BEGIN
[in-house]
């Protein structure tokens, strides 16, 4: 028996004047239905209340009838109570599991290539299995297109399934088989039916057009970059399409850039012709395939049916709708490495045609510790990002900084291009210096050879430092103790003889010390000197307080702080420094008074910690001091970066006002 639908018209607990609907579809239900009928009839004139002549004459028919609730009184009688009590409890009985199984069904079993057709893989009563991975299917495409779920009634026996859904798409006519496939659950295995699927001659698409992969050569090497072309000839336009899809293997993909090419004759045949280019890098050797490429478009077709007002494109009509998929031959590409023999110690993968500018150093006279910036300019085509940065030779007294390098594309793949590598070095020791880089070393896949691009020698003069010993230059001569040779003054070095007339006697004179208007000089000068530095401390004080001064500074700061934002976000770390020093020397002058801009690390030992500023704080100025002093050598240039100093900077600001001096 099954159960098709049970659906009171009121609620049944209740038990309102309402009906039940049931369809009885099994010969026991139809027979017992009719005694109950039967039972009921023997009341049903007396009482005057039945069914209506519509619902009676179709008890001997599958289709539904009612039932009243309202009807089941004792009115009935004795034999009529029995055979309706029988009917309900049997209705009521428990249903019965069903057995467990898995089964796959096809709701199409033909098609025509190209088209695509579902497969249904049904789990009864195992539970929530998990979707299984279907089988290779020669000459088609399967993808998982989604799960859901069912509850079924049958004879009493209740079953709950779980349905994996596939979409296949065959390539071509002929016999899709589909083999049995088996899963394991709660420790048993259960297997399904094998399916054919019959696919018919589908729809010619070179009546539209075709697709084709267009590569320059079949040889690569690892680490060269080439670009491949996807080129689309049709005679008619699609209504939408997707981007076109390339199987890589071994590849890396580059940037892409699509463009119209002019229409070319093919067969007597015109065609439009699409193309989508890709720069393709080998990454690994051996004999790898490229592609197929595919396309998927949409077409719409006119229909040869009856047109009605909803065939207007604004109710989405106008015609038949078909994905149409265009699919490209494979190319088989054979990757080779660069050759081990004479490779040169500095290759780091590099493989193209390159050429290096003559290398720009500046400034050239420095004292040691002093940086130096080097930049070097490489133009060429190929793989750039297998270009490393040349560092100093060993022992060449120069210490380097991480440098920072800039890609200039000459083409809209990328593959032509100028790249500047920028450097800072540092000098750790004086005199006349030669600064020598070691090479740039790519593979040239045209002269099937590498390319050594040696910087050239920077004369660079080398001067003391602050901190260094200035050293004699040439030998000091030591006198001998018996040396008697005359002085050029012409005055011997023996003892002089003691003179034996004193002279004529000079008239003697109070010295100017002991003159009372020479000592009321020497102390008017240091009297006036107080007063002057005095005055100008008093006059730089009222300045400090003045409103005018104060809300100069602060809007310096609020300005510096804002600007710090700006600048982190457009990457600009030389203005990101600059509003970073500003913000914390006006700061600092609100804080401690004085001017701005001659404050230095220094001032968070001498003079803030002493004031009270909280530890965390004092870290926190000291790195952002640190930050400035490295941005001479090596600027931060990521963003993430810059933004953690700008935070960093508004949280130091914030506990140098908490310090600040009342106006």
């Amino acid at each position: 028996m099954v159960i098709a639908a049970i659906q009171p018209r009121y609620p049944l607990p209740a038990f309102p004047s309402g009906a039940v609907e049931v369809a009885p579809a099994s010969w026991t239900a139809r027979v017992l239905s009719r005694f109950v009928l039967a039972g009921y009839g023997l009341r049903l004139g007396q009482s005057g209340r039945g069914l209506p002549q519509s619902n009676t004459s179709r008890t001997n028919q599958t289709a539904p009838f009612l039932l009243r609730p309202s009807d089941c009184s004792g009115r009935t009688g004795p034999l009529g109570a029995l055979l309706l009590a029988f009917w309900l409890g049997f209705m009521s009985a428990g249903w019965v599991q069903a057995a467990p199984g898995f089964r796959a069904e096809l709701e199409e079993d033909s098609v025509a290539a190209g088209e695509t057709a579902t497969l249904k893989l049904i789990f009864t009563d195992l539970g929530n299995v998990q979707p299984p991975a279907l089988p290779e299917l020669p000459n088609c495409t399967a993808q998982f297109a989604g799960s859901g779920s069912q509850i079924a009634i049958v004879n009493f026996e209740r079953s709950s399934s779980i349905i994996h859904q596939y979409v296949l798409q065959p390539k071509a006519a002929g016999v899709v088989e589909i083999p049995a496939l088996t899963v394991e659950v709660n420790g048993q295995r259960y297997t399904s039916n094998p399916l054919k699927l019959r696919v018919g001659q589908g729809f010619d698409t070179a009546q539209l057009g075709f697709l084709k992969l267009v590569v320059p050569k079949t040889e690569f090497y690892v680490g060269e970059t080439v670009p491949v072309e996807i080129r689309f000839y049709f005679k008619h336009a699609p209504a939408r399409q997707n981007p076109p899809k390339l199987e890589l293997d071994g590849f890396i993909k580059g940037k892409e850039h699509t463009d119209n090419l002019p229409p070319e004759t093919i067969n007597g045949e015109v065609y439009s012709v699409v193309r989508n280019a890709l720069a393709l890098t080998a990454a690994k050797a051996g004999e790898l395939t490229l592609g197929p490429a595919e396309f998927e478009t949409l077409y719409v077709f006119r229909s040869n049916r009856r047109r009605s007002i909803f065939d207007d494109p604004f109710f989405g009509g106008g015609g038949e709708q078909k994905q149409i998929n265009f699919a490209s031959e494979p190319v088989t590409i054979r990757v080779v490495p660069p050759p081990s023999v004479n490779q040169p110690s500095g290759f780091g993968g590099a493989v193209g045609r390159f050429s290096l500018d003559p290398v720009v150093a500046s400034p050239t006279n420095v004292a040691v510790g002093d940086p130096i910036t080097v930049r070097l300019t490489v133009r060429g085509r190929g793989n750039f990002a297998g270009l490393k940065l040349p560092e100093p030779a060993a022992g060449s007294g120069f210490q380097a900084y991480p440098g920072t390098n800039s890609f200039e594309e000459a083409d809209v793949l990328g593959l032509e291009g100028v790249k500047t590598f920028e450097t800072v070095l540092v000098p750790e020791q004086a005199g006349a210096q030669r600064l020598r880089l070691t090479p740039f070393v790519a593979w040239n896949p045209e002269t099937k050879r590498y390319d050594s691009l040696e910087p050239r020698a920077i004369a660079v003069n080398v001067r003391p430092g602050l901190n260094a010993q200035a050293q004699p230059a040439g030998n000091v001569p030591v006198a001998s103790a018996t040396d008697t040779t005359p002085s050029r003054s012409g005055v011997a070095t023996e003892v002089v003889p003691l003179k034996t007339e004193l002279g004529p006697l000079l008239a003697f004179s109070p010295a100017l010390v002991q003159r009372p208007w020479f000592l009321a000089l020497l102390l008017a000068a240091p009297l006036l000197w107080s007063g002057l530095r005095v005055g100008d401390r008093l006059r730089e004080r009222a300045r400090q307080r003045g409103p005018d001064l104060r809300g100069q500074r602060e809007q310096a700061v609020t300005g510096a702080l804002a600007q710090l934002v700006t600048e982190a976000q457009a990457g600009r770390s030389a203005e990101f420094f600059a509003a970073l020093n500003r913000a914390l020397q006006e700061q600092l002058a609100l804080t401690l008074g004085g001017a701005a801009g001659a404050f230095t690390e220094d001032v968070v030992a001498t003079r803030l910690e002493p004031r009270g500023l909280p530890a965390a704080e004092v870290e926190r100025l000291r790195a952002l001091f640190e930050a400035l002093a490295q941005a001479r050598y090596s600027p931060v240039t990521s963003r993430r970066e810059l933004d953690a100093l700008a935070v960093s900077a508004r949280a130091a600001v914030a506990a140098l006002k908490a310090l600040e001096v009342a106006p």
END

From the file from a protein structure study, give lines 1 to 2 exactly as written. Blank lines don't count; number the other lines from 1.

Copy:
[in-house]
């Protein structure tokens, strides 16, 4: 028996004047239905209340009838109570599991290539299995297109399934088989039916057009970059399409850039012709395939049916709708490495045609510790990002900084291009210096050879430092103790003889010390000197307080702080420094008074910690001091970066006002 639908018209607990609907579809239900009928009839004139002549004459028919609730009184009688009590409890009985199984069904079993057709893989009563991975299917495409779920009634026996859904798409006519496939659950295995699927001659698409992969050569090497072309000839336009899809293997993909090419004759045949280019890098050797490429478009077709007002494109009509998929031959590409023999110690993968500018150093006279910036300019085509940065030779007294390098594309793949590598070095020791880089070393896949691009020698003069010993230059001569040779003054070095007339006697004179208007000089000068530095401390004080001064500074700061934002976000770390020093020397002058801009690390030992500023704080100025002093050598240039100093900077600001001096 099954159960098709049970659906009171009121609620049944209740038990309102309402009906039940049931369809009885099994010969026991139809027979017992009719005694109950039967039972009921023997009341049903007396009482005057039945069914209506519509619902009676179709008890001997599958289709539904009612039932009243309202009807089941004792009115009935004795034999009529029995055979309706029988009917309900049997209705009521428990249903019965069903057995467990898995089964796959096809709701199409033909098609025509190209088209695509579902497969249904049904789990009864195992539970929530998990979707299984279907089988290779020669000459088609399967993808998982989604799960859901069912509850079924049958004879009493209740079953709950779980349905994996596939979409296949065959390539071509002929016999899709589909083999049995088996899963394991709660420790048993259960297997399904094998399916054919019959696919018919589908729809010619070179009546539209075709697709084709267009590569320059079949040889690569690892680490060269080439670009491949996807080129689309049709005679008619699609209504939408997707981007076109390339199987890589071994590849890396580059940037892409699509463009119209002019229409070319093919067969007597015109065609439009699409193309989508890709720069393709080998990454690994051996004999790898490229592609197929595919396309998927949409077409719409006119229909040869009856047109009605909803065939207007604004109710989405106008015609038949078909994905149409265009699919490209494979190319088989054979990757080779660069050759081990004479490779040169500095290759780091590099493989193209390159050429290096003559290398720009500046400034050239420095004292040691002093940086130096080097930049070097490489133009060429190929793989750039297998270009490393040349560092100093060993022992060449120069210490380097991480440098920072800039890609200039000459083409809209990328593959032509100028790249500047920028450097800072540092000098750790004086005199006349030669600064020598070691090479740039790519593979040239045209002269099937590498390319050594040696910087050239920077004369660079080398001067003391602050901190260094200035050293004699040439030998000091030591006198001998018996040396008697005359002085050029012409005055011997023996003892002089003691003179034996004193002279004529000079008239003697109070010295100017002991003159009372020479000592009321020497102390008017240091009297006036107080007063002057005095005055100008008093006059730089009222300045400090003045409103005018104060809300100069602060809007310096609020300005510096804002600007710090700006600048982190457009990457600009030389203005990101600059509003970073500003913000914390006006700061600092609100804080401690004085001017701005001659404050230095220094001032968070001498003079803030002493004031009270909280530890965390004092870290926190000291790195952002640190930050400035490295941005001479090596600027931060990521963003993430810059933004953690700008935070960093508004949280130091914030506990140098908490310090600040009342106006």